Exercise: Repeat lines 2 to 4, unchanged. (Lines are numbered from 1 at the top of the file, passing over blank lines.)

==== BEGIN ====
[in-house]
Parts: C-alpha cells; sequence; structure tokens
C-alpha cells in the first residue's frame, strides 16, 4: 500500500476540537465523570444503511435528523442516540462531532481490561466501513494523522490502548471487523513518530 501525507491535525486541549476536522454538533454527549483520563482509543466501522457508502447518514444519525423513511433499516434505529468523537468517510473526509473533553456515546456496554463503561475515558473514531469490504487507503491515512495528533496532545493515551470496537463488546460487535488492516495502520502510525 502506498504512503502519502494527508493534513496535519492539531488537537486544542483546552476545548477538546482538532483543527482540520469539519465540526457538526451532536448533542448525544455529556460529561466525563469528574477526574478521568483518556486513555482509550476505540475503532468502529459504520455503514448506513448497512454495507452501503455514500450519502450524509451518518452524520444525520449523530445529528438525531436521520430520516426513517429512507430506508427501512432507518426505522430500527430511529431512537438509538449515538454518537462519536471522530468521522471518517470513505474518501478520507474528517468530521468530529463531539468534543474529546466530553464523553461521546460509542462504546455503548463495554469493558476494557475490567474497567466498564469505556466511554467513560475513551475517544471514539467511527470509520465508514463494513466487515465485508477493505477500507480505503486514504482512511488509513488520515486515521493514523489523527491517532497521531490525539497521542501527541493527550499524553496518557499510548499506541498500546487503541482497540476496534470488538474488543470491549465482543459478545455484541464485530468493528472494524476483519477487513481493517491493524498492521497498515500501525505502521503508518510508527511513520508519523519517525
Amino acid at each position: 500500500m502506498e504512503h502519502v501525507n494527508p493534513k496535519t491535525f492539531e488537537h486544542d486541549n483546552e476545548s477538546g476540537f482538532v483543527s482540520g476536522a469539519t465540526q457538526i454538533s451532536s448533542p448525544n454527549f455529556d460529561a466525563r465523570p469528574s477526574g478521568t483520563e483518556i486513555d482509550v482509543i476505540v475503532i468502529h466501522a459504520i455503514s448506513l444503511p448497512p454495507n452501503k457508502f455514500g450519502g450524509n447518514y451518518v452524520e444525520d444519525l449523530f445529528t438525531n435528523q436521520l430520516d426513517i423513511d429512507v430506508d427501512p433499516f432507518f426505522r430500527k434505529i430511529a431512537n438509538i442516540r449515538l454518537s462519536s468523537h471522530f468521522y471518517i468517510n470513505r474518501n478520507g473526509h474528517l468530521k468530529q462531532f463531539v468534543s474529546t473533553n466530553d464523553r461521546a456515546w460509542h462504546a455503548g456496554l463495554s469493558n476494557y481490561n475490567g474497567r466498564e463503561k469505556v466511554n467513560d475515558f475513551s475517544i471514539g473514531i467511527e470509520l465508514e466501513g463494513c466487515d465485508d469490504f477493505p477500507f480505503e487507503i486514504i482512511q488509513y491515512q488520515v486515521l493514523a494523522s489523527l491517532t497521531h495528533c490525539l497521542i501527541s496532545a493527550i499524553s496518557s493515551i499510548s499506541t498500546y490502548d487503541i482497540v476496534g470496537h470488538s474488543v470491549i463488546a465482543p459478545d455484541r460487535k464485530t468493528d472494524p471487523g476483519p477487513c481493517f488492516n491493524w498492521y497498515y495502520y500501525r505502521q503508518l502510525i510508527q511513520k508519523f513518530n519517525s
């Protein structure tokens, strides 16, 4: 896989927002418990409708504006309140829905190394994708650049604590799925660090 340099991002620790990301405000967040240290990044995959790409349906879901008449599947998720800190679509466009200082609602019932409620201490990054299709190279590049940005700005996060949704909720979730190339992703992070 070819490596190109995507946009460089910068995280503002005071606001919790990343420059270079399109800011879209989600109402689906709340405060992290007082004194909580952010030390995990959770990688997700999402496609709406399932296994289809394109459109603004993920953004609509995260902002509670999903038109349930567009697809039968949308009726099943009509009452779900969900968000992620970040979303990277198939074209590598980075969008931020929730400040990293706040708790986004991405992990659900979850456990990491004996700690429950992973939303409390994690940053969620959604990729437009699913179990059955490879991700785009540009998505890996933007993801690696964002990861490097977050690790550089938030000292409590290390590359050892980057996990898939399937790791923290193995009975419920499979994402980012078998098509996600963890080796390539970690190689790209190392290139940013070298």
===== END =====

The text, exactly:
Parts: C-alpha cells; sequence; structure tokens
C-alpha cells in the first residue's frame, strides 16, 4: 500500500476540537465523570444503511435528523442516540462531532481490561466501513494523522490502548471487523513518530 501525507491535525486541549476536522454538533454527549483520563482509543466501522457508502447518514444519525423513511433499516434505529468523537468517510473526509473533553456515546456496554463503561475515558473514531469490504487507503491515512495528533496532545493515551470496537463488546460487535488492516495502520502510525 502506498504512503502519502494527508493534513496535519492539531488537537486544542483546552476545548477538546482538532483543527482540520469539519465540526457538526451532536448533542448525544455529556460529561466525563469528574477526574478521568483518556486513555482509550476505540475503532468502529459504520455503514448506513448497512454495507452501503455514500450519502450524509451518518452524520444525520449523530445529528438525531436521520430520516426513517429512507430506508427501512432507518426505522430500527430511529431512537438509538449515538454518537462519536471522530468521522471518517470513505474518501478520507474528517468530521468530529463531539468534543474529546466530553464523553461521546460509542462504546455503548463495554469493558476494557475490567474497567466498564469505556466511554467513560475513551475517544471514539467511527470509520465508514463494513466487515465485508477493505477500507480505503486514504482512511488509513488520515486515521493514523489523527491517532497521531490525539497521542501527541493527550499524553496518557499510548499506541498500546487503541482497540476496534470488538474488543470491549465482543459478545455484541464485530468493528472494524476483519477487513481493517491493524498492521497498515500501525505502521503508518510508527511513520508519523519517525
Amino acid at each position: 500500500m502506498e504512503h502519502v501525507n494527508p493534513k496535519t491535525f492539531e488537537h486544542d486541549n483546552e476545548s477538546g476540537f482538532v483543527s482540520g476536522a469539519t465540526q457538526i454538533s451532536s448533542p448525544n454527549f455529556d460529561a466525563r465523570p469528574s477526574g478521568t483520563e483518556i486513555d482509550v482509543i476505540v475503532i468502529h466501522a459504520i455503514s448506513l444503511p448497512p454495507n452501503k457508502f455514500g450519502g450524509n447518514y451518518v452524520e444525520d444519525l449523530f445529528t438525531n435528523q436521520l430520516d426513517i423513511d429512507v430506508d427501512p433499516f432507518f426505522r430500527k434505529i430511529a431512537n438509538i442516540r449515538l454518537s462519536s468523537h471522530f468521522y471518517i468517510n470513505r474518501n478520507g473526509h474528517l468530521k468530529q462531532f463531539v468534543s474529546t473533553n466530553d464523553r461521546a456515546w460509542h462504546a455503548g456496554l463495554s469493558n476494557y481490561n475490567g474497567r466498564e463503561k469505556v466511554n467513560d475515558f475513551s475517544i471514539g473514531i467511527e470509520l465508514e466501513g463494513c466487515d465485508d469490504f477493505p477500507f480505503e487507503i486514504i482512511q488509513y491515512q488520515v486515521l493514523a494523522s489523527l491517532t497521531h495528533c490525539l497521542i501527541s496532545a493527550i499524553s496518557s493515551i499510548s499506541t498500546y490502548d487503541i482497540v476496534g470496537h470488538s474488543v470491549i463488546a465482543p459478545d455484541r460487535k464485530t468493528d472494524p471487523g476483519p477487513c481493517f488492516n491493524w498492521y497498515y495502520y500501525r505502521q503508518l502510525i510508527q511513520k508519523f513518530n519517525s